From the acting world to the fashion world, hair speaks volumes.
Some embrace it, some style for it, some hate it and some hide from it, but is curly hair really a tell-tale sign of personality and job performance? In the movie, "The Princess Diaries," Anne Hathaway’s curls are straightened to give her a polished look representable of a princess. In real life, her hair hasn’t really been curly since. In the hit TV show, "90210," AnnaLynne McCord’s character, Naomi Campbell, is known for her devious and conniving nature as well as the curls. Even in a recent ELLE interview, model-turned-designer Erin Wasson explains, “I've always been told that [straight hair] is more polished, and a more polished version of yourself is a better version of yourself. That it's more professional.” From the acting world to the fashion world, hair speaks volumes – and the more volume it has, it seems, the worse things it says.
However, acting, modeling and designing are all creative professions and once the shoot is over and the runway music has stopped, you can saunter back to your old habits and routines and get back to being you, the girl with the curls. But what about in the political world where acting and fashion have huge roles but a creative background isn’t required. Is Sarah Palin’s hair curly underneath all that hairspray? What would Condoleezza Rice look like with an afro (we already know what Mrs. Obama would like thanks to some doctored photos)? What about Hilary Clinton? Michelle Bachmann? Jan Brewer? Nancy Pelosi?
Is it possible that each of these women have naturally straight, albeit stiff, hair? No way, but with the media cyclone that engulfed Rebekah Brooks, ex-CEO of Newscorp, for wearing her in its natural state in court, it is no wonder that these women avoid the issue and stick with scripted cuts, colors and coifs.
“I've always been told that [straight hair] is more polished, and a more polished version of yourself is a better version of yourself. That it's more professional.”
But not all women in politics succumb to the straight hair pressure. Melissa Harris-Perry, political commentator for MSNBC, is famous for her quick wit, sharp demeanor and her twists. And while Harris-Perry focuses on growing her hair out, a big reveal might not be too far off. In an interview with CurlyNikki she says, “I plan to continue to wear it in twists for another two years until I get it at a length and volume that I can manage and probably do the big reveal at that point.” But she is quick to add, “It's been a real consideration for me to figure out how to make that transition to natural hair, while at the same time needing to maintain the consistency of being on television.”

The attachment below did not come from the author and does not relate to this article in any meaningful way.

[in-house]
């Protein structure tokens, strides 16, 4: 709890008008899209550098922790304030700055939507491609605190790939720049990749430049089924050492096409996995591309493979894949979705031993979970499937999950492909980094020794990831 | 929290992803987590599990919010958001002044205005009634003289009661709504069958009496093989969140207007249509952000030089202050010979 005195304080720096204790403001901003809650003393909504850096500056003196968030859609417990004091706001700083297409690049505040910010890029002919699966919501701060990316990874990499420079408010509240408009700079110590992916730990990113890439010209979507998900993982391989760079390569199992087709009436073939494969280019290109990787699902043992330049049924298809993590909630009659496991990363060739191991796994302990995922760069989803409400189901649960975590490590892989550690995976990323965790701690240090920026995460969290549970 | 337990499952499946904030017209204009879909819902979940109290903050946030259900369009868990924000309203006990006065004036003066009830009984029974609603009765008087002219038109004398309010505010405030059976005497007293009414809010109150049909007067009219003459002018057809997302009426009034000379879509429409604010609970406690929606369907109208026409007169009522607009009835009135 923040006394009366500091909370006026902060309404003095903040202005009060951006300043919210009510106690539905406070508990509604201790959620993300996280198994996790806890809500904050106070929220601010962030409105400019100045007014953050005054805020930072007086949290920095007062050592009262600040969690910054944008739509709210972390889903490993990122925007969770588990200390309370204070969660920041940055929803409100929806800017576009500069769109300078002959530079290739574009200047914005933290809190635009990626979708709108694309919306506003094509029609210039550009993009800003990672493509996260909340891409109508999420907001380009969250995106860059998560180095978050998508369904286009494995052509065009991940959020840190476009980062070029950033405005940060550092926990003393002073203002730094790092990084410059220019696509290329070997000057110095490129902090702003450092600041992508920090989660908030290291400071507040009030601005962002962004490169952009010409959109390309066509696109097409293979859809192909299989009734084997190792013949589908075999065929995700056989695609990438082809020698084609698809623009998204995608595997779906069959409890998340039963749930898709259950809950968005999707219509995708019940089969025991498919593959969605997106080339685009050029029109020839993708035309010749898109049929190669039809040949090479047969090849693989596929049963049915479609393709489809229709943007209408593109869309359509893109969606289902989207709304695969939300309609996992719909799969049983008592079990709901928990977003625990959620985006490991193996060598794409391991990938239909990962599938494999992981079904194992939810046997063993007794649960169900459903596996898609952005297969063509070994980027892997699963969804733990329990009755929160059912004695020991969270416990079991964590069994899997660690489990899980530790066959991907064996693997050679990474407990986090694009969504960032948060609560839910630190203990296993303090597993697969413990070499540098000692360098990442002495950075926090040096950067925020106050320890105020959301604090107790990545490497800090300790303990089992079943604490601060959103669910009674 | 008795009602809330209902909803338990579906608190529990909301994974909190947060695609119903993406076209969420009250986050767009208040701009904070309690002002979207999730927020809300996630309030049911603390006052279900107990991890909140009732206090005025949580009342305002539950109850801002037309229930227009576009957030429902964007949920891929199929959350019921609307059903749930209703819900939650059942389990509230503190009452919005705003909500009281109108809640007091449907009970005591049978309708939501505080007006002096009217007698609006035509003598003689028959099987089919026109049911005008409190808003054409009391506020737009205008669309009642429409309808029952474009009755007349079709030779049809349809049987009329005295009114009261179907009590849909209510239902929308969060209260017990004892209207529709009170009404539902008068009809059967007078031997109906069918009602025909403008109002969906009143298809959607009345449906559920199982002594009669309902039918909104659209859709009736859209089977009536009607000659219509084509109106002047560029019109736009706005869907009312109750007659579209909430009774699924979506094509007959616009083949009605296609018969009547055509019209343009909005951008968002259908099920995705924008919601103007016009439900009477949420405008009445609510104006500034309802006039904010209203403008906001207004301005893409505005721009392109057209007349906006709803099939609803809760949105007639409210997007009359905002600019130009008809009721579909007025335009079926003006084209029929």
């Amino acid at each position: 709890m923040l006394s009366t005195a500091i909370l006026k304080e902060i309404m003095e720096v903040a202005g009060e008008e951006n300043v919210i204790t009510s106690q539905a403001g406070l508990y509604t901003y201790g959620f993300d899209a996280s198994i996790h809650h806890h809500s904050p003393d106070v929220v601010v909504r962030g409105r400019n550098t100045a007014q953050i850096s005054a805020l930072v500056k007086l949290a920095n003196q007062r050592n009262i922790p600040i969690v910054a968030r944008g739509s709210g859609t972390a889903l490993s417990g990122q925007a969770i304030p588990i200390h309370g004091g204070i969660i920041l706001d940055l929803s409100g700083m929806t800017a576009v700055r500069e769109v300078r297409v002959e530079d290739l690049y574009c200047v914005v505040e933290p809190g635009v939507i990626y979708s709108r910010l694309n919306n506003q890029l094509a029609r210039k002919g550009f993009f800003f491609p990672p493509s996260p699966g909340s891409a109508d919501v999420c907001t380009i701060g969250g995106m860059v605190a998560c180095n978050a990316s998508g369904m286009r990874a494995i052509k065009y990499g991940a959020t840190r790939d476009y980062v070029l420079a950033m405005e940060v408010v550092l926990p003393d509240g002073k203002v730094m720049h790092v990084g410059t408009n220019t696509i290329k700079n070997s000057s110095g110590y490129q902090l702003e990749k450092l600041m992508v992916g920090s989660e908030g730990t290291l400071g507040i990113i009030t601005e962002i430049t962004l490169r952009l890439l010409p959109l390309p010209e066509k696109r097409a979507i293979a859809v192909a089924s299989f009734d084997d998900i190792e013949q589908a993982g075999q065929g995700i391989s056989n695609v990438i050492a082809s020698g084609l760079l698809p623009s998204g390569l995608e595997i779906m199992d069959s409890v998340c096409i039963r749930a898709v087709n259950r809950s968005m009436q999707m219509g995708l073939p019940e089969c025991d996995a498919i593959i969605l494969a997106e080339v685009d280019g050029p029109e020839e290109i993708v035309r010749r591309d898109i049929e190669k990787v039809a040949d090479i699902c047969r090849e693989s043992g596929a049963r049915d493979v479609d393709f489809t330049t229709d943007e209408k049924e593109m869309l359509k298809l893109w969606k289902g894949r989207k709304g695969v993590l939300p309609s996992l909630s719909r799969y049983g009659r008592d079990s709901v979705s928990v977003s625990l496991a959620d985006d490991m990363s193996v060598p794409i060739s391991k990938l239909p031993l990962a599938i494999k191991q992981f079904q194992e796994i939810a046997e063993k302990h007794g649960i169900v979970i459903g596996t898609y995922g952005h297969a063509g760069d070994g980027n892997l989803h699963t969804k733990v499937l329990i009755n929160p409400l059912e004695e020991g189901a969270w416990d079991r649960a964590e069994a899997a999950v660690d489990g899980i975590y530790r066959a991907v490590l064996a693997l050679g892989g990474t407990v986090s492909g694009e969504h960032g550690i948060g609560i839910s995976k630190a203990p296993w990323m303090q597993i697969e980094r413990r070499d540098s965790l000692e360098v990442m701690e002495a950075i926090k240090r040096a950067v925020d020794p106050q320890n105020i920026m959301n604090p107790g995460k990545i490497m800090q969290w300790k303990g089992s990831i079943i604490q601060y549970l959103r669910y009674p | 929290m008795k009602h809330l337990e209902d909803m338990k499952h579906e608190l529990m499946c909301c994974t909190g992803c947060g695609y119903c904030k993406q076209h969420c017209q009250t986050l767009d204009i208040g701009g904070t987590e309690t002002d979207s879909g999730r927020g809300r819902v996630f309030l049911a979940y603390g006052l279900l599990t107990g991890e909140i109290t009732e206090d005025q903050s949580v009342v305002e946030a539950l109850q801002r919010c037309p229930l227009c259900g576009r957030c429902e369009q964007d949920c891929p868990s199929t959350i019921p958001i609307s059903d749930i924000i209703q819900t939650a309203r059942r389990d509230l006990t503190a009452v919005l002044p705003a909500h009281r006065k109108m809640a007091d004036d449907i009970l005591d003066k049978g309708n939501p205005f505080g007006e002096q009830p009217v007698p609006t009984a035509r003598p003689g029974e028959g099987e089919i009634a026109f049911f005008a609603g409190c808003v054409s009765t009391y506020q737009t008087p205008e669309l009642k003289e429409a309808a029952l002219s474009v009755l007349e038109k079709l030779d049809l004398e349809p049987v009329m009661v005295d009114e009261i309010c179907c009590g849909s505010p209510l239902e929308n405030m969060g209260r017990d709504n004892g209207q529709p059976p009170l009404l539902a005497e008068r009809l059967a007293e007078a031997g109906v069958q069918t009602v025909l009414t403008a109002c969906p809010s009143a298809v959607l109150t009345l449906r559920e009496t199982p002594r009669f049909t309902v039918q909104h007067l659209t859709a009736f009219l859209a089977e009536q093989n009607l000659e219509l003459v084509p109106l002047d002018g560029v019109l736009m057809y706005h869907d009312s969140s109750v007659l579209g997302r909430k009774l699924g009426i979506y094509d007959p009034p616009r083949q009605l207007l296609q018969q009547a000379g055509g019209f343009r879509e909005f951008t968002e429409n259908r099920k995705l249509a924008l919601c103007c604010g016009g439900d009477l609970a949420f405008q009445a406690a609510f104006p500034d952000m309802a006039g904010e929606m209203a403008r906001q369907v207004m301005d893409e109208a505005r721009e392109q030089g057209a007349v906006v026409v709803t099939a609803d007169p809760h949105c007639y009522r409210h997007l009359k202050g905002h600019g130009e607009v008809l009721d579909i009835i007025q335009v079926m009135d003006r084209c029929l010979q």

In her show commenting on the state of affairs after Gabby Douglas won the gold medal and Twitter lit up not with congratulations, but with hair concerns for the Olympic athlete, Harris-Perry admitted that she spends eight hours having her hair twisted, but that in the end, it isn’t about what is on your head, but what is in it.
While the message is comforting, the reality seems starkly different. On the heels of Mitt Romney’s 47 percent comment in which he stated, “Had I been born of Mexican parents, I'd have a better shot of winning this,” one wonders just how far the WASP stereotypical complexity into race relations and class warfare really goes. Had any of these female politicians had curly hair, would they be where they are now? What if we held race withstanding?
Let’s look as curly-headed Florida congresswoman Debbie Wasserman who has faced ridiculous remarks about her natural style and from one of the biggest news organizations in the country. In an interview with Fox News anchor Monica Crowley, Debbie Wasserman disagreed with the anchor who later dismissed her comments, calling Wasserman, “She of the angry perm.” No further comments about Wasserman’s political stance were made, and despite the positive press Wasserman received from the event, including a New York times opinion piece praising her for staying true to her curly roots, her name has hardly been mentioned outside of Florida since.
In her defense, she has pulled some pretty hefty strings down in Florida for women’s rights, VA rights and workers’ rights, and if Sarah Palin was an out-of-no-where choice for a Vice Presidential candidate, Wasserman has a good chance of taking up office.
Overall, women in politics have it rough and are criticized for their hairstyle choices, their clothing choices and even on how much makeup they do or do not wear. But, aren’t we all? Hair politics aren’t going to decide this election, but appearance and style certainly help voters cast their ballots for particular candidates. We are a visual species and for better or worse, what you look like and how you present yourself matters, your hair notwithstanding.
What experiences or misunderstandings have you had in a professional environment because of your curls?